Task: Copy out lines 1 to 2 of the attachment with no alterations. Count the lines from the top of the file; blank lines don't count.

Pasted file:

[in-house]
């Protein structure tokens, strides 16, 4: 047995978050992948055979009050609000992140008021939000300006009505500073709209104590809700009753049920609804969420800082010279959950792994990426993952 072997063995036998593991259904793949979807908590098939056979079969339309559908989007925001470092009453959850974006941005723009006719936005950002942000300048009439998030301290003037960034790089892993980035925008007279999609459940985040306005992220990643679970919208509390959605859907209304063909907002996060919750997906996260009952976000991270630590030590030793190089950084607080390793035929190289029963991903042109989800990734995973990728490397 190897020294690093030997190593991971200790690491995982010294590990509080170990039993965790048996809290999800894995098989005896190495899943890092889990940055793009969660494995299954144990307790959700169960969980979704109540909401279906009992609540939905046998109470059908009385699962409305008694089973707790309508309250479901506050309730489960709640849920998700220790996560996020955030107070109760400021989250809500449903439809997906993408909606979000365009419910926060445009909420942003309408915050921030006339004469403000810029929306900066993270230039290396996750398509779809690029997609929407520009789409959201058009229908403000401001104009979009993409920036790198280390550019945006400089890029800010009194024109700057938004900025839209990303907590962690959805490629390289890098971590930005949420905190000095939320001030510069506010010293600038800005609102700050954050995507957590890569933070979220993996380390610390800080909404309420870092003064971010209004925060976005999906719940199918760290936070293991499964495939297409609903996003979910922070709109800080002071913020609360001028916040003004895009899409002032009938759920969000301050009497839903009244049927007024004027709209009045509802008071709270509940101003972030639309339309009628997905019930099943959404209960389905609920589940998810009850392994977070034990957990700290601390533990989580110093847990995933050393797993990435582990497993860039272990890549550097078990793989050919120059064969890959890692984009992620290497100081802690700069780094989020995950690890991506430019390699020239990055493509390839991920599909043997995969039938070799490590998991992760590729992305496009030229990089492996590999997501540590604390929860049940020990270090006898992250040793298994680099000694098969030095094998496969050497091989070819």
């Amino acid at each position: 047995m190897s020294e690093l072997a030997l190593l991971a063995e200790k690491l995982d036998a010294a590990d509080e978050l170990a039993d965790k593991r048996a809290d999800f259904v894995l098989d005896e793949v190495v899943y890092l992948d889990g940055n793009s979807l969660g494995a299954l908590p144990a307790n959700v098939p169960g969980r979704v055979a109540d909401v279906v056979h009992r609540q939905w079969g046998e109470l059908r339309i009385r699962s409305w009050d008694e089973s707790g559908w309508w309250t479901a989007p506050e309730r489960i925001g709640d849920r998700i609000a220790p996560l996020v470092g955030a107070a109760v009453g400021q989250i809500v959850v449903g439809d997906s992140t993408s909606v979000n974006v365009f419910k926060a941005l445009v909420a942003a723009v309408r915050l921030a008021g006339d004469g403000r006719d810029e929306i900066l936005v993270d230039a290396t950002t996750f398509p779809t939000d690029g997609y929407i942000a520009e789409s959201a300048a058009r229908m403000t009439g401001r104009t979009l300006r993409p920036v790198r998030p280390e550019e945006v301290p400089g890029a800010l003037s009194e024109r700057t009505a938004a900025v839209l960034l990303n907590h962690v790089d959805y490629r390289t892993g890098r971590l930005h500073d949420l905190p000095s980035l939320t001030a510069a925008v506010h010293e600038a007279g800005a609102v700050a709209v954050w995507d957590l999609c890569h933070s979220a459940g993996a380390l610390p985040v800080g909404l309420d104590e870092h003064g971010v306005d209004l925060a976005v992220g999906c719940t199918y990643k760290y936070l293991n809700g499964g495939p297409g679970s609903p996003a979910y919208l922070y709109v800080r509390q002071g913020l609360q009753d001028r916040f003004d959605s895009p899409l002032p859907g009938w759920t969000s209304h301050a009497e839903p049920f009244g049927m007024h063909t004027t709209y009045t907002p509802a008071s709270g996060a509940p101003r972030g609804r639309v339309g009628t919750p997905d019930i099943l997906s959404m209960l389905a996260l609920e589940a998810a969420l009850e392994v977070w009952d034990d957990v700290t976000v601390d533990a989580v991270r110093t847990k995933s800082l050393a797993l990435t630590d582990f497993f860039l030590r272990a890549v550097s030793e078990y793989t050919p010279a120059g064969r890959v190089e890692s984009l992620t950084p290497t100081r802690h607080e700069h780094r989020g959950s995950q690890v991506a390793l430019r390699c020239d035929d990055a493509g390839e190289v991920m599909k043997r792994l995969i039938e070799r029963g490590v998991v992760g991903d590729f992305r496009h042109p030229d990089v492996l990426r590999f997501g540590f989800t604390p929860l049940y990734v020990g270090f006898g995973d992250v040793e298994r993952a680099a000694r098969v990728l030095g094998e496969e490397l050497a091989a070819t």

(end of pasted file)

[in-house]
């Protein structure tokens, strides 16, 4: 047995978050992948055979009050609000992140008021939000300006009505500073709209104590809700009753049920609804969420800082010279959950792994990426993952 072997063995036998593991259904793949979807908590098939056979079969339309559908989007925001470092009453959850974006941005723009006719936005950002942000300048009439998030301290003037960034790089892993980035925008007279999609459940985040306005992220990643679970919208509390959605859907209304063909907002996060919750997906996260009952976000991270630590030590030793190089950084607080390793035929190289029963991903042109989800990734995973990728490397 190897020294690093030997190593991971200790690491995982010294590990509080170990039993965790048996809290999800894995098989005896190495899943890092889990940055793009969660494995299954144990307790959700169960969980979704109540909401279906009992609540939905046998109470059908009385699962409305008694089973707790309508309250479901506050309730489960709640849920998700220790996560996020955030107070109760400021989250809500449903439809997906993408909606979000365009419910926060445009909420942003309408915050921030006339004469403000810029929306900066993270230039290396996750398509779809690029997609929407520009789409959201058009229908403000401001104009979009993409920036790198280390550019945006400089890029800010009194024109700057938004900025839209990303907590962690959805490629390289890098971590930005949420905190000095939320001030510069506010010293600038800005609102700050954050995507957590890569933070979220993996380390610390800080909404309420870092003064971010209004925060976005999906719940199918760290936070293991499964495939297409609903996003979910922070709109800080002071913020609360001028916040003004895009899409002032009938759920969000301050009497839903009244049927007024004027709209009045509802008071709270509940101003972030639309339309009628997905019930099943959404209960389905609920589940998810009850392994977070034990957990700290601390533990989580110093847990995933050393797993990435582990497993860039272990890549550097078990793989050919120059064969890959890692984009992620290497100081802690700069780094989020995950690890991506430019390699020239990055493509390839991920599909043997995969039938070799490590998991992760590729992305496009030229990089492996590999997501540590604390929860049940020990270090006898992250040793298994680099000694098969030095094998496969050497091989070819």